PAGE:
Well, a much more optimistic on the sold cap repeal. It has bipartisan support Senator Schumer and send majority with the Schumer has I think made a very big point about needing to and wanting to repeal the sold cap, not just for New York, but for all the states that were affected by what essentially is a double taxation. Tom Suozzi has the build out there with a lot of support is on both sides of the aisle. And whether or not AMT is a part of that, that's a separate question, but the sold cap affected much more than 1%. This is not a 1 percentage. This is a much wider swath of individuals in predominantly blue states that are now subject to double taxation. And I think in accordance with what could be coming out of Washington, with some potential increases for taxes, I do think a sold cap repeal is on the table. And I think would go a long way toward mitigating some of the tax increase that was just passed.

So nobody wants a tax increase, I mean, that's for sure, but I do think that notwithstanding that tax increase, New York will have to just step up even more in providing reasons for people to be in what's consider I think still one of the most dynamic and diversified places to live and work. And regardless of my particular feelings on the matter, condo sales in March were at very, very high levels. We see occupancy gains in multifamily, we see commercial leasing gains, as I mentioned earlier and we just see a general come back in New York.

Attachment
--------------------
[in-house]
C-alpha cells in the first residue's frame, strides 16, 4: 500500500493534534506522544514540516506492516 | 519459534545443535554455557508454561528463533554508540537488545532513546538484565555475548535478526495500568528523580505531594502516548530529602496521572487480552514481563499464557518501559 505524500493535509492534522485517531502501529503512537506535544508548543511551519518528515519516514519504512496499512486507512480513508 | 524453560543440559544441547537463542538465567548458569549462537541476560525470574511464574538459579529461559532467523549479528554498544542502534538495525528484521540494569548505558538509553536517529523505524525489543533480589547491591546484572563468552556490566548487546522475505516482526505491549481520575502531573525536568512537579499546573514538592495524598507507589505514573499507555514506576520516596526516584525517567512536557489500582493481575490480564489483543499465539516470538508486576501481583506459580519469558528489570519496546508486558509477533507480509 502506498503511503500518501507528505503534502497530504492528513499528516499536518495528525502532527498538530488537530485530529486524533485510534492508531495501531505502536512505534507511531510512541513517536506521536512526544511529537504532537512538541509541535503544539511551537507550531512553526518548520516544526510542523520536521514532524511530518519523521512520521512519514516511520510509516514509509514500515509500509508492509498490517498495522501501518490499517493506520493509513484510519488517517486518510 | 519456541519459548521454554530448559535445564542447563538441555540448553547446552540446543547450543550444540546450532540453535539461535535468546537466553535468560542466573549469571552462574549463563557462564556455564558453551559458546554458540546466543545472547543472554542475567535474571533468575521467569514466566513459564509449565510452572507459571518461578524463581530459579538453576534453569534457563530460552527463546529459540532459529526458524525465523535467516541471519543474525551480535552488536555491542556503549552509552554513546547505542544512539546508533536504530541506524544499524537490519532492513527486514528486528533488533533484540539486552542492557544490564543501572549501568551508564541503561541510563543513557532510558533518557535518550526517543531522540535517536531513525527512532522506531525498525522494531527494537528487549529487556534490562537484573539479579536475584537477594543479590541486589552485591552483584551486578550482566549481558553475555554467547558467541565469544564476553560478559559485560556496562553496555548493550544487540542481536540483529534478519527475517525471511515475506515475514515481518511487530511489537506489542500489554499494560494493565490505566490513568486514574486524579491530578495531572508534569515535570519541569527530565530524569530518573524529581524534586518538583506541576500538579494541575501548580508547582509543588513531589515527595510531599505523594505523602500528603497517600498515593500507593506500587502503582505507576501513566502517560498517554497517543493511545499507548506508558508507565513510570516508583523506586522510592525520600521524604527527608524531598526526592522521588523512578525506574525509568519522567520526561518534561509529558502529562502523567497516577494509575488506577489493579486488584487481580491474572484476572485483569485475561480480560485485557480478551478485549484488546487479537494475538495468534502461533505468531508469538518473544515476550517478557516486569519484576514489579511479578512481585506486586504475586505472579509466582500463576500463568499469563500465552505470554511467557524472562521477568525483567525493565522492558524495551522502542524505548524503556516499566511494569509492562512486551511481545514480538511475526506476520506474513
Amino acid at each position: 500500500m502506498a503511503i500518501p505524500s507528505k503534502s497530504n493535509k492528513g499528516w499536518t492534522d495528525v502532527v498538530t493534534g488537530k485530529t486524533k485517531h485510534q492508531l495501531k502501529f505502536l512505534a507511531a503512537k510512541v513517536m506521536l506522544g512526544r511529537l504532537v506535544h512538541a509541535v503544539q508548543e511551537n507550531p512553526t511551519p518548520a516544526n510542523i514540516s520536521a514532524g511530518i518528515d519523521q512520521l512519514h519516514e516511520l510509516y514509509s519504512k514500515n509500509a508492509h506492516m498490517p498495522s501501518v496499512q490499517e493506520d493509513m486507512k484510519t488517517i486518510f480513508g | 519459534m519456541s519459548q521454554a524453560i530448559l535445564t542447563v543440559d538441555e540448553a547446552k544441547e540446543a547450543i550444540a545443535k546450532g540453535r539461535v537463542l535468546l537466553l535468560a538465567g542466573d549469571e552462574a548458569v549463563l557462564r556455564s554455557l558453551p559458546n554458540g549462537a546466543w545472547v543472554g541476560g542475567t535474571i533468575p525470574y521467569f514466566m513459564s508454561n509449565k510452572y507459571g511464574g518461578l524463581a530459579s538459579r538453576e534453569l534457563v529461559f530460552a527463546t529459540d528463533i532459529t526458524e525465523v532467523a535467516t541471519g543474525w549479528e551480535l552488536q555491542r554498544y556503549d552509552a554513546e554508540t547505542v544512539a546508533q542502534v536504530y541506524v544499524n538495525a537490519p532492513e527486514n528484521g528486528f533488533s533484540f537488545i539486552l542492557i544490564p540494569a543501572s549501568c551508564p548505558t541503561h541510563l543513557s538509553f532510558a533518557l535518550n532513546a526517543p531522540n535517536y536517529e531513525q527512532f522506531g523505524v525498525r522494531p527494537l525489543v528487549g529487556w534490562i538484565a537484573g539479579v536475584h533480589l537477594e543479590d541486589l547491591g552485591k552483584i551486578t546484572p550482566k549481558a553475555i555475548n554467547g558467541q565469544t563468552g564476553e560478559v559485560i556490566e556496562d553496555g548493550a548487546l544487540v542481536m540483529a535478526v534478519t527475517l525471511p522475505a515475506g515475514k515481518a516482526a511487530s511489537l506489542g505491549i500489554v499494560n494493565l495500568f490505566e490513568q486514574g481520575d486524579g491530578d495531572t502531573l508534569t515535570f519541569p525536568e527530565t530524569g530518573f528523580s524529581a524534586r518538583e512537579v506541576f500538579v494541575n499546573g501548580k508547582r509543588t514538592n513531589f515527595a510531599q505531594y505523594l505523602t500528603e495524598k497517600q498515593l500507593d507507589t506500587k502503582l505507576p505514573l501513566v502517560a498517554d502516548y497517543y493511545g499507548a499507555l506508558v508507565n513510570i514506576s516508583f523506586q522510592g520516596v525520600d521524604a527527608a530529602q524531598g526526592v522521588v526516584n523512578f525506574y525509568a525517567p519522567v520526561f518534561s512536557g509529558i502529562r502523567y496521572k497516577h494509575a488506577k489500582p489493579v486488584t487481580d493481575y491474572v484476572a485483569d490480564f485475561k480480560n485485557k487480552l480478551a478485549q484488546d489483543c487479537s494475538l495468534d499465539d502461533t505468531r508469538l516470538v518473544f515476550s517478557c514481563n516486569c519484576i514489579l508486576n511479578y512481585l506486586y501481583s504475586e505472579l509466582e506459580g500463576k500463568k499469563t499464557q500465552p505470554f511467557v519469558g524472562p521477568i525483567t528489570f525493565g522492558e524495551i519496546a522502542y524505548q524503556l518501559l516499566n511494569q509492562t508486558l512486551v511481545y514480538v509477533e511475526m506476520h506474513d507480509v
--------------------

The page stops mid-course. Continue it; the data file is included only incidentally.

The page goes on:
So the tax increases are unfortunate, because they were aggressive not progressive. But I think there hopefully is effort under way in Washington to bring some level of equity and fairness to those that are now subject to double taxation, which is like I said, a lot more than 1% of the populous, and that's what we're all hoping for.

Alexander Goldfarb -- Piper Sandler -- Analyst